Some Support • First Decisions • Goal 1:
Evaluate Your Housing Situation for Your Current Needs and Wants
Action step 1.
Assess your housing situation.
As an adult, maybe completing education or training, employment or a new life chapter, you may move to a new location. You will face decisions about what style of living best fits your own needs and wishes. Now’s the time to ask:
- Is there a specific neighborhood, town, or even state you'd like to live? You may want to be near your family and friends, health care provider, a job or school, or where you can enjoy your favorite activities.
- What housing arrangements give you a balance of independence and support?
- What is your housing budget?
- What life skills might you need to develop for the various options? (i.e. living on your own will require more independent living skills than living in a group home)
- From the Autism Speaks Housing and Residential Support Tool Kit on starting the search and planning needs
- From A Place In The World, a housing market overview and discussion of accessible and inclusive housing
- From Understood.org Housing Options for Young Adults with Learning Disabilities
- From the Center for Autism Research: Where to live? The options for autistic adults
Action step 2.
Assess your individual needs and wants.
Thinking about how your housing environment fits your needs is known as a scan. You may find it helpful to scan the outside, entrance, inside, surrounding neighborhood and how you move around where you live.
It is important to assess your needs, such as the help you might need with certain tasks. It is also important to look at how the environment fits your wishes, such as the type of independence or amount of social contact you are looking for.
Whether you live alone, with roommates, or continue to live with family or caregivers, scan your housing environment to help you to identify any areas where you seek more independence or more support.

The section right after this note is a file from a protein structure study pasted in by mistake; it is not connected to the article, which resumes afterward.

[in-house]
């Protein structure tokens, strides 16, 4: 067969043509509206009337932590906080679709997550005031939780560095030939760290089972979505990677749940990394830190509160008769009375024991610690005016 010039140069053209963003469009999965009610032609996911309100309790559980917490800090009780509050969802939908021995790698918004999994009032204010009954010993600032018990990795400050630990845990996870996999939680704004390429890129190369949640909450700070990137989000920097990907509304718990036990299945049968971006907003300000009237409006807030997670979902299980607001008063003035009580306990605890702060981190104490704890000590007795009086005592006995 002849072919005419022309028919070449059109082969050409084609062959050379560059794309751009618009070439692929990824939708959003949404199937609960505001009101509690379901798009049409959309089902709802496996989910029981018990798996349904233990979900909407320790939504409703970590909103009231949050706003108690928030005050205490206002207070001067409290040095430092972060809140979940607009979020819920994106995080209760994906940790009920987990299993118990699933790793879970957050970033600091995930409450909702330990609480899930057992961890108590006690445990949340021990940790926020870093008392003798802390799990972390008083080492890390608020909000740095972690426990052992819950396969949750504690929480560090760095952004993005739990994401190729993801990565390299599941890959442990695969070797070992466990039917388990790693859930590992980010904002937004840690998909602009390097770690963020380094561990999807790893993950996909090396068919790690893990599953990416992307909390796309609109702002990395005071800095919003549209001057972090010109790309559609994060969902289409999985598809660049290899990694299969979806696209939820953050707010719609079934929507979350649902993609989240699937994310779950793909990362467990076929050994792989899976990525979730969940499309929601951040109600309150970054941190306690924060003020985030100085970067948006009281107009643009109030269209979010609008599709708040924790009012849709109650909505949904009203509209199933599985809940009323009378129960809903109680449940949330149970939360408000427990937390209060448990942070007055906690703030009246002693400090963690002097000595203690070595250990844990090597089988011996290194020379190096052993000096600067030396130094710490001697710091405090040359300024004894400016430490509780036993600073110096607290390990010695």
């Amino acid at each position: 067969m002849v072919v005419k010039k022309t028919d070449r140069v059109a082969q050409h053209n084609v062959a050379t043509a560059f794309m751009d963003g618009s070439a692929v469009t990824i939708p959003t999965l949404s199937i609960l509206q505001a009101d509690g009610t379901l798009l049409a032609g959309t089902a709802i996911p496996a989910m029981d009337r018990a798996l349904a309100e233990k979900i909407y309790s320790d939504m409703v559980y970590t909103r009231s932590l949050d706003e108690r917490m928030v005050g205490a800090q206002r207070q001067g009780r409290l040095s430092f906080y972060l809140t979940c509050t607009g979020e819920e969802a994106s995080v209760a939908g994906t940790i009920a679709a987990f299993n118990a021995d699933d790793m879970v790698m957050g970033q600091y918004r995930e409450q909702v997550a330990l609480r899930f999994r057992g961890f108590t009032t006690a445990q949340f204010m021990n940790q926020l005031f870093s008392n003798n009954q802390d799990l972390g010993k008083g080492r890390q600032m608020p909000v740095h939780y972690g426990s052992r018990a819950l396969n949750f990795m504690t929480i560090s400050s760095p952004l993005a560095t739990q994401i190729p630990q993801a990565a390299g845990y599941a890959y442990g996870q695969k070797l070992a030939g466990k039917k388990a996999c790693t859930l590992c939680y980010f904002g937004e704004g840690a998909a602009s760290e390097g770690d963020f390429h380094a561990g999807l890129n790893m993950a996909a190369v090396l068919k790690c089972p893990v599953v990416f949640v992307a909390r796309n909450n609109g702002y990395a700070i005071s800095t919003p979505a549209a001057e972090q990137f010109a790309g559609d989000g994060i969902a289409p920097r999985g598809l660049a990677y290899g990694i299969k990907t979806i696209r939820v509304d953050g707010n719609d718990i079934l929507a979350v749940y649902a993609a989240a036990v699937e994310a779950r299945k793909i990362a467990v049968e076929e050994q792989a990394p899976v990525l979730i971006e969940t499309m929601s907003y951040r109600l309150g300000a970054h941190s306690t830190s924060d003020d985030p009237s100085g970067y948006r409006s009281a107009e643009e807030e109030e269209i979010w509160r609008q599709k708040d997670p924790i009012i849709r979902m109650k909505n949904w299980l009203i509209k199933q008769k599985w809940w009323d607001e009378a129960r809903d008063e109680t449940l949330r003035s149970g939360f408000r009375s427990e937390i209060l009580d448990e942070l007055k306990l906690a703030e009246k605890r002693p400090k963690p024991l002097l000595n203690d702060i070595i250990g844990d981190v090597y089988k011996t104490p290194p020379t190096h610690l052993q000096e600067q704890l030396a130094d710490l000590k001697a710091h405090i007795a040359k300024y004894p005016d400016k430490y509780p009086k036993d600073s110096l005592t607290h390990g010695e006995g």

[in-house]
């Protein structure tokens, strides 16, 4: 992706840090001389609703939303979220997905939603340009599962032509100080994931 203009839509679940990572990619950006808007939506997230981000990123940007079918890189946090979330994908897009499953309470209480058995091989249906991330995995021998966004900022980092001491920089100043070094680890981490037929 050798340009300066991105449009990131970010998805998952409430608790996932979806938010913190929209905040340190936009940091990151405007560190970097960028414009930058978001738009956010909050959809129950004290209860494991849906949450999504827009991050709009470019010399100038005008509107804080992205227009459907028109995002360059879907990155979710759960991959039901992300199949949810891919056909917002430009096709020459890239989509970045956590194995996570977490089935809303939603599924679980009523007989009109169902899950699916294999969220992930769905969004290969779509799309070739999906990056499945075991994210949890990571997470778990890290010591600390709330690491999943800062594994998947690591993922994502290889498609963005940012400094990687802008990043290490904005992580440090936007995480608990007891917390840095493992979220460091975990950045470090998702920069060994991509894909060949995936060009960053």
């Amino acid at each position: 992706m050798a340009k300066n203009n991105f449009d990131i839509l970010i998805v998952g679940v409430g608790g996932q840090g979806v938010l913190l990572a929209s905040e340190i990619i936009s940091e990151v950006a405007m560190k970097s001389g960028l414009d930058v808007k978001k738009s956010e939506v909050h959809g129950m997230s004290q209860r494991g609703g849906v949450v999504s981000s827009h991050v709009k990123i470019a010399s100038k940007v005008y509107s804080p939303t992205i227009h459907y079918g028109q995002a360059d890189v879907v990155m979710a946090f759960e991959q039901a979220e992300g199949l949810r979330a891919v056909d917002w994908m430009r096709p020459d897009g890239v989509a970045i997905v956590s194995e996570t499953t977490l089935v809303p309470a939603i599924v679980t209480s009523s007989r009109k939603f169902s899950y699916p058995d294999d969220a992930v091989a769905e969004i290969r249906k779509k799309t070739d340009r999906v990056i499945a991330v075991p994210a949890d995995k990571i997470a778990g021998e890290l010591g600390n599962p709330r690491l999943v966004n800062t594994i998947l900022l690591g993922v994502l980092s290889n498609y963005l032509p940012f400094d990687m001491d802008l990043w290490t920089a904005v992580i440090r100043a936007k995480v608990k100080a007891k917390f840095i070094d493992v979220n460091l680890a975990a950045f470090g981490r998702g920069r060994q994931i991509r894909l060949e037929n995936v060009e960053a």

Words to know
Action step 3.
Select the housing option that best fits your needs and wants.
Once you have a good sense of your wants and needs, you can explore the various housing options that might be available to you. Some will provide you with full independence, while other options will provide some degree of support for residents, as needed. Accessible and inclusive housing may be available in your area. Our Resource Guide can assist your search.
Wherever you choose to live, federal nondiscrimination laws require housing providers to make reasonable accommodations and reasonable modifications for individuals with disabilities.
If you require an accommodation to your housing, discuss with your support network how best to raise this with your housing provider.
Words to know
Action step 4.
Learn about HCBS.
Home and Community Based Services (HCBS) are in-home and community assistance for people with autism, provided by state and local government and connected organizations. The federal HCBS waiver is a Medicaid program that helps states to provide assistance with services like day-to-day health and personal care, transportation, skill development, and other means to help support you and your caregiver.
Take some time to learn about HCBS and see if these services are something you might need, depending on the supports you require. If you decide based on your needs and wants that the various HCBS services are right you, you should apply as soon as possible. You should expect applications to take time to process.
Your support network, including your medical doctors and any caregivers can advise and support you in this decision.